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Data from: Bee phenology is predicted by climatic variation and functional traits

Cite this dataset

Stemkovski, Michael et al. (2020). Data from: Bee phenology is predicted by climatic variation and functional traits [Dataset]. Dryad.


Climate change is shifting the environmental cues that determine the phenology of interacting species. Plant-pollinator systems may be susceptible to temporal mismatch if bees and flowering plants differ in their phenological responses to warming temperatures. While the cues that trigger flowering are well-understood, little is known about what determines bee phenology. Using Generalized Additive Models, we analyzed time-series data representing 67 bee species collected over nine years in the Colorado Rocky Mountains to perform the first community-wide quantification of the drivers of bee phenology. Bee emergence was sensitive to climatic variation, advancing with earlier snowmelt timing, while later phenophases were best explained by functional traits including overwintering stage and nest location. Comparison of these findings to a long-term flower study showed that bee phenology is less sensitive than flower phenology to climatic variation, indicating potential for reduced synchrony of flowers and pollinators under climate change.


We gathered data at 18 sites around the Rocky Mountain Biological Laboratory (RMBL) in the Elk Mountains of western Colorado, USA from 2009 to 2017. Sites were located along an elevation transect (2456-3438 meters above sea-level) in montane and sub-alpine habitats dominated by a diverse mixture of perennial flowering species. We sampled bees in habitat types that were representative of dominant vegetation types: wet meadows dominated by Veratrum tenuipetalum, those dominated by Salix spp., rocky dry meadows, and Artemisia spp. steppe. We conducted biweekly bee abundance surveys at each site using pan traps (following LeBuhn et al. 2003). We set out 10 each of white, fluorescent yellow, and fluorescent blue pan traps along two approx. perpendicular 45-meter transects at intervals of 3 meters, an array that passively attracts bees by mimicking a display of flowers. We deployed pan traps between at approx. 0800 and 1700 (the period of maximum bee activity) only on warm, calm, sunny days and removed traps when these conditions changed drastically. Further details of the bee sampling are provided by Gezon et al. (2015).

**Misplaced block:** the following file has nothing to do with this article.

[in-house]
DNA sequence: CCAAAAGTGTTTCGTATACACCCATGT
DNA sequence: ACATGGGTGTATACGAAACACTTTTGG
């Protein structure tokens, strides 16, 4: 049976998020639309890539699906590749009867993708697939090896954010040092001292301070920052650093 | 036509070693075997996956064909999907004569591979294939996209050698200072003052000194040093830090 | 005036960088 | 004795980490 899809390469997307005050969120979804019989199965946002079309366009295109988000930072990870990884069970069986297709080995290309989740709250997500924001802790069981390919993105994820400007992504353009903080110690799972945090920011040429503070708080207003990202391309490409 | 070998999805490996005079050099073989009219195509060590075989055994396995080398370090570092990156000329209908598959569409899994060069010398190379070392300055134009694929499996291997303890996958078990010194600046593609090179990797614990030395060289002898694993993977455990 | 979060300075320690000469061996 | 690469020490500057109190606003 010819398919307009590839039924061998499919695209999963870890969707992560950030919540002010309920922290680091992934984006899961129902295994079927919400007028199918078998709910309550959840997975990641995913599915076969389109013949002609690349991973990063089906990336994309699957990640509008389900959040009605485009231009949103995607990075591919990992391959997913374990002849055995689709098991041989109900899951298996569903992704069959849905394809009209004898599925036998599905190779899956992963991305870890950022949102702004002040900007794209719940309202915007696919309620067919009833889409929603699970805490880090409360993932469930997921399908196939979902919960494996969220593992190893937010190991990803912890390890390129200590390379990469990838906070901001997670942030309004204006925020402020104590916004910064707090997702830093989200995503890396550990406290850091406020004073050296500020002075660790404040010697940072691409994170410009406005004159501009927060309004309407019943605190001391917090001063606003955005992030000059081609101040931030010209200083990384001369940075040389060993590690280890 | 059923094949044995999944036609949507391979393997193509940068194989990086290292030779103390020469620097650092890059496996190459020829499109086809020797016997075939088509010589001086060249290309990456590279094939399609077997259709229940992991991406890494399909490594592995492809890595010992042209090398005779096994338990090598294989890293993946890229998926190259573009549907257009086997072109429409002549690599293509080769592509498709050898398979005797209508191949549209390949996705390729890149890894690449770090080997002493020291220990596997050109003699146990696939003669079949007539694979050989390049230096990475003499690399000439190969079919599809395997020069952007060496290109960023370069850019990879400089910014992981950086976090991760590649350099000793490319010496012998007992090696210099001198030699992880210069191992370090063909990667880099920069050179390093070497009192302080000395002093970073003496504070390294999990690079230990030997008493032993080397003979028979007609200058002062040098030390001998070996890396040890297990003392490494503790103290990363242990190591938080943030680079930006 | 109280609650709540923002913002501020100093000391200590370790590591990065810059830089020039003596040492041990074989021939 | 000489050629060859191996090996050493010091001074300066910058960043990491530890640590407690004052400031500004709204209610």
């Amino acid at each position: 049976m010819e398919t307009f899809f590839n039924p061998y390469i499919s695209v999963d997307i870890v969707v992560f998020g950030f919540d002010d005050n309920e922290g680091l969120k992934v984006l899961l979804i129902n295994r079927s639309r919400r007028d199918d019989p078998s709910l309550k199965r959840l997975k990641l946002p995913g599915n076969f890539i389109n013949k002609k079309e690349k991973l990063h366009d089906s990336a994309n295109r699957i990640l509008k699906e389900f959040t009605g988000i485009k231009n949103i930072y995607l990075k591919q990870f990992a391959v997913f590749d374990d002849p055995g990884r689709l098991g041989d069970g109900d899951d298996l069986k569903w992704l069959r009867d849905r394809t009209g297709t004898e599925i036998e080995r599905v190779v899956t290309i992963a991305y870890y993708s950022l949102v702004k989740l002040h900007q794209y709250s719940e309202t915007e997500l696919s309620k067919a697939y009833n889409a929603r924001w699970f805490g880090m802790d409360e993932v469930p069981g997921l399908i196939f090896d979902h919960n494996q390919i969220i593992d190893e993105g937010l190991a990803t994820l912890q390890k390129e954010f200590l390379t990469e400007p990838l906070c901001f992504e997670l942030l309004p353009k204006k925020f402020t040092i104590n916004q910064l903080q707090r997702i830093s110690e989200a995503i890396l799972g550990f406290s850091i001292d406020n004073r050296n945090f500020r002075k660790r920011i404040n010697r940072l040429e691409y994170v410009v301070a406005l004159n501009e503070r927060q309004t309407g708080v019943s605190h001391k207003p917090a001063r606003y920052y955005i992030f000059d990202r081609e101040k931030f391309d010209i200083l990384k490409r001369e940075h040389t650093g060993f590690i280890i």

The catches per day and sampling method are given, and the data processing code is included.

Usage notes

Several taxonomic groups and sites were excluded for the analysis. See the manuscript for details on which species and sites were used. We encourage other researchers to use these data for further studies, and also to contact Michael Stemkovski ( or Rebecca Irwin ( for insight on the ideosynchrosies of the dataset. We wish to enable others to do work using these data. The long-term bee phenology monitoring project is an ongoing effort that is headed by Rebecca Irwin, so we encourage users to get the most up-to-date data at The repository on Open Science Framework includes more recent years of data since the analysis of the present dataset.


National Science Foundation, Award: ABI-1759965

National Science Foundation, Award: NSF EF-1802605

US Forest Service, Award: 18-CS-11046000-041

National Science Foundation, Award: 1745048

National Science Foundation, Award: DEB-0922080

National Science Foundation, Award: DEB-1354104